Four companies paid a total of £26,000, plus costs, after they failed to comply with packaging waste regulations designed to protect the environment, among them was well-known high-street brand, Zara Home.
A well-known high-street name is among four retailers contributing thousands of pounds to charity after failing to comply with the law. For five years, Zara Home UK Ltd, which sells homeware products in stores and online, broke rules which ensure that businesses fund the recycling of the packaging waste that they place on the UK market.
Zara also avoided paying a charge based on how much packaging the company got through in the course of its business in the same period, between 2010 and 2015, the Environment Agency (EA) said.
Any company producing more than 50 tonnes of packaging a year, and with a turnover of above £2 million, must register with the Environment Agency or a packaging compliance scheme
In addition to Zara Home, three other clothing retailers similarly failed to comply with the packaging waste regulations over a number of years: Bershka UK Ltd, Pull & Bear UK Ltd, and Massimo Dutti UK Ltd.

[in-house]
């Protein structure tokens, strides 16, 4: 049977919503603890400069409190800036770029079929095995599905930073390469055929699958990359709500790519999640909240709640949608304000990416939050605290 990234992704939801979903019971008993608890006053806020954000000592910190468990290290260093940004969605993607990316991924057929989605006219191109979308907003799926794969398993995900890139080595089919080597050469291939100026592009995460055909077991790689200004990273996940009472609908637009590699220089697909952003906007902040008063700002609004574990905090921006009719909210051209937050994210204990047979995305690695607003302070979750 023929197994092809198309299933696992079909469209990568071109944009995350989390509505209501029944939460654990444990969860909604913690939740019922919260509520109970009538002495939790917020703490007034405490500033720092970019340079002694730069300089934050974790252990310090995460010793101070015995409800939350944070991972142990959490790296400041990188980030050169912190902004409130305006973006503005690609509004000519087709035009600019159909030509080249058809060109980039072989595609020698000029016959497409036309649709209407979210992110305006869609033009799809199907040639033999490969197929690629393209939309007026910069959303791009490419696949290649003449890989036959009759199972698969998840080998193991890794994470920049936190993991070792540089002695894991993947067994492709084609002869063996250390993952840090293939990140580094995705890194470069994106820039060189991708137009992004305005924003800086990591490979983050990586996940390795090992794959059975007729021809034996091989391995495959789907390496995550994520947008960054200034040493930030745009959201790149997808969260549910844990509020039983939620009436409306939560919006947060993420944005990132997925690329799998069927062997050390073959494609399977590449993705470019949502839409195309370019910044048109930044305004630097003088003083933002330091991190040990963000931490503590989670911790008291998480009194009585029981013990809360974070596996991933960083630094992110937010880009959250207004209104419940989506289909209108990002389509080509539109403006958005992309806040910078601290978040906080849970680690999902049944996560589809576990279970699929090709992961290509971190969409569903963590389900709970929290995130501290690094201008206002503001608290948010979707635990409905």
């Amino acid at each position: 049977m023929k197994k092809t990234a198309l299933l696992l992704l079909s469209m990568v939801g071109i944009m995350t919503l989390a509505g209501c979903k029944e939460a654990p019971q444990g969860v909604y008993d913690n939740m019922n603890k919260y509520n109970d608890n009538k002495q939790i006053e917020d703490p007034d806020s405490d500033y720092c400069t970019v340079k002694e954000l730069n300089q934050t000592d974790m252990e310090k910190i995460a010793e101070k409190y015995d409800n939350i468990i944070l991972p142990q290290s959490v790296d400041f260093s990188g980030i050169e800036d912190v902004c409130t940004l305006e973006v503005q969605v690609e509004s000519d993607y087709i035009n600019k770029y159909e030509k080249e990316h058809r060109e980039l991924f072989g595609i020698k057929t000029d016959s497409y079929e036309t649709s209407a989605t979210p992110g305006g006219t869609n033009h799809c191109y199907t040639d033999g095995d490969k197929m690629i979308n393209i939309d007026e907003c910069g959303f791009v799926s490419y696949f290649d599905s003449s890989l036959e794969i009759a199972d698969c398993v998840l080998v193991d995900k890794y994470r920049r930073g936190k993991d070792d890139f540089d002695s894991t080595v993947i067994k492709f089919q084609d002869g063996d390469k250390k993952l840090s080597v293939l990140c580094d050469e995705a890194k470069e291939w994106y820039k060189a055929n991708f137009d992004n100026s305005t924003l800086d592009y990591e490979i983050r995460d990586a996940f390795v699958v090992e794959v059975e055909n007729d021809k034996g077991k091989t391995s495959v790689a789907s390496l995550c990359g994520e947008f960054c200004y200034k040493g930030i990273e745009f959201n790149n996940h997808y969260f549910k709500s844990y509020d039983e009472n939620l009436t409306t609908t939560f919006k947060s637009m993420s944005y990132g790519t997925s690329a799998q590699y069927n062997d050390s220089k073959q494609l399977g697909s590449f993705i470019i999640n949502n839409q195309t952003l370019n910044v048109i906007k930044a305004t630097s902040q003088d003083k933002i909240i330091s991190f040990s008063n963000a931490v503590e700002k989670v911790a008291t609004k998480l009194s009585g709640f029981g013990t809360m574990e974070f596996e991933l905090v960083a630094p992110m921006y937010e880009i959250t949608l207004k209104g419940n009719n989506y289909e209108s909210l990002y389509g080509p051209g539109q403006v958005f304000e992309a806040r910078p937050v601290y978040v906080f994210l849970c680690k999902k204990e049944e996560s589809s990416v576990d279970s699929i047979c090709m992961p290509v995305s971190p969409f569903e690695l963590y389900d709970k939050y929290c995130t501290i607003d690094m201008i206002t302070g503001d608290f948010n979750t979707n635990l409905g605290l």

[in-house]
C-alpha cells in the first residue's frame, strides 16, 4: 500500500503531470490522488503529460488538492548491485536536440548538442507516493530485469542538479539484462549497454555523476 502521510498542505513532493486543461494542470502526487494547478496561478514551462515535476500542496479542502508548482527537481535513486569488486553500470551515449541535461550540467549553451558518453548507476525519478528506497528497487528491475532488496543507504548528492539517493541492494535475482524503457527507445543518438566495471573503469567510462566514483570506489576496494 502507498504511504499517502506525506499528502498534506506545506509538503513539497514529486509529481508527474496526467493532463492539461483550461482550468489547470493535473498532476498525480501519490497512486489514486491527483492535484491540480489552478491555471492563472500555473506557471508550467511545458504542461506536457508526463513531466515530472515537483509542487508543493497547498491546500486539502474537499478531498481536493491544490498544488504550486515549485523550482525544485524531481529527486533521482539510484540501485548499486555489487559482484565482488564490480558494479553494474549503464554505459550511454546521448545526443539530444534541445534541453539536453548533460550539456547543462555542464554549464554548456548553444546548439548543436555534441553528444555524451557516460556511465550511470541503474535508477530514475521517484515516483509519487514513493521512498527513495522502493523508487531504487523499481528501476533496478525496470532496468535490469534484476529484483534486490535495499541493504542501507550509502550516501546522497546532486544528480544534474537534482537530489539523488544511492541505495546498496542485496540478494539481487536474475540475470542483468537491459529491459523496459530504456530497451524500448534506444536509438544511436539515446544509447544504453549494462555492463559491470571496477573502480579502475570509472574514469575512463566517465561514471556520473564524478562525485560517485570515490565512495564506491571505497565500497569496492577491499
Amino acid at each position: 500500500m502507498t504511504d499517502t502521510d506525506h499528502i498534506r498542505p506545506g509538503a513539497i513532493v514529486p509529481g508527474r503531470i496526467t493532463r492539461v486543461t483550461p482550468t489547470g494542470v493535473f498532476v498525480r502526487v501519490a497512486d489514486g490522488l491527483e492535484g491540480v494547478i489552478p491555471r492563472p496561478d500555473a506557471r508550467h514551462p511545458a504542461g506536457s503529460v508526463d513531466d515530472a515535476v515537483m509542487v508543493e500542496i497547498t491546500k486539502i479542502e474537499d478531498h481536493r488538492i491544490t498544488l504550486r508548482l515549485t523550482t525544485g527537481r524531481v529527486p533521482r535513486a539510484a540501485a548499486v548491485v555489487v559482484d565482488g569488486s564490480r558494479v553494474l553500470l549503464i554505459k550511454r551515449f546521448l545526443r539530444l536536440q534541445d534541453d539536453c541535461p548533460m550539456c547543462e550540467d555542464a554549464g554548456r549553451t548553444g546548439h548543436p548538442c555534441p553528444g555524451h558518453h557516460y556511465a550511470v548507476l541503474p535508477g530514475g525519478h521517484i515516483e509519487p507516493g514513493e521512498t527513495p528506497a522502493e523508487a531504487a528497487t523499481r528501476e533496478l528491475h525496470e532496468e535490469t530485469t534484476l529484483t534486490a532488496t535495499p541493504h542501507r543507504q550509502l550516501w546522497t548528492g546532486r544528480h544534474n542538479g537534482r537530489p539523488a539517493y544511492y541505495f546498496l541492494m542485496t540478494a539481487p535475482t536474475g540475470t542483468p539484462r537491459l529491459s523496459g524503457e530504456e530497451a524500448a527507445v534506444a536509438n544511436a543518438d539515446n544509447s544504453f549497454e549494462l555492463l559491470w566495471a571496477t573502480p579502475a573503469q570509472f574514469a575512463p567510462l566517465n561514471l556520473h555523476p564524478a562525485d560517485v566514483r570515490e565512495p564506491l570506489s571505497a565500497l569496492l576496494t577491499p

All four businesses, which are owned by the same parent company, Inditex, identified their non-compliance and worked alongside the EA address their failings.
Environment Agency officer Jonathan Coldicott said: “Any company producing more than 50 tonnes of packaging a year, and with a turnover of above £2 million, must register with the Environment Agency or a packaging compliance scheme, and meet their responsibilities for recycling waste packaging.
“If companies fail to meet their obligations under environmental law, we will take action to ensure that they change their ways.”
The Environment Agency accepted enforcement undertaking offers from all four companies, a type of civil sanction which allows businesses to make amends for environmental damage and breaches, while demonstrating how they will comply with the law in future.
As part of the enforcement undertakings, the companies have put in place additional compliance measures and are making financial contributions to two charities working to help the environment:
- Keep Britain Tidy will receive a total of £13,000 towards its EcoSchools project, educating children to take action on litter and waste
- The Marine Conservation Society will also receive £13,000 towards its Beachwatch Programme, which funds litter-picks on UK beaches
Jonathan added: “The companies also agreed to take measures to ensure they comply with their packaging waste responsibilities in the future.
“As well as the charitable contributions, they paid the Environment Agency’s full costs.
“We’re satisfied that they won’t repeat their mistakes again.”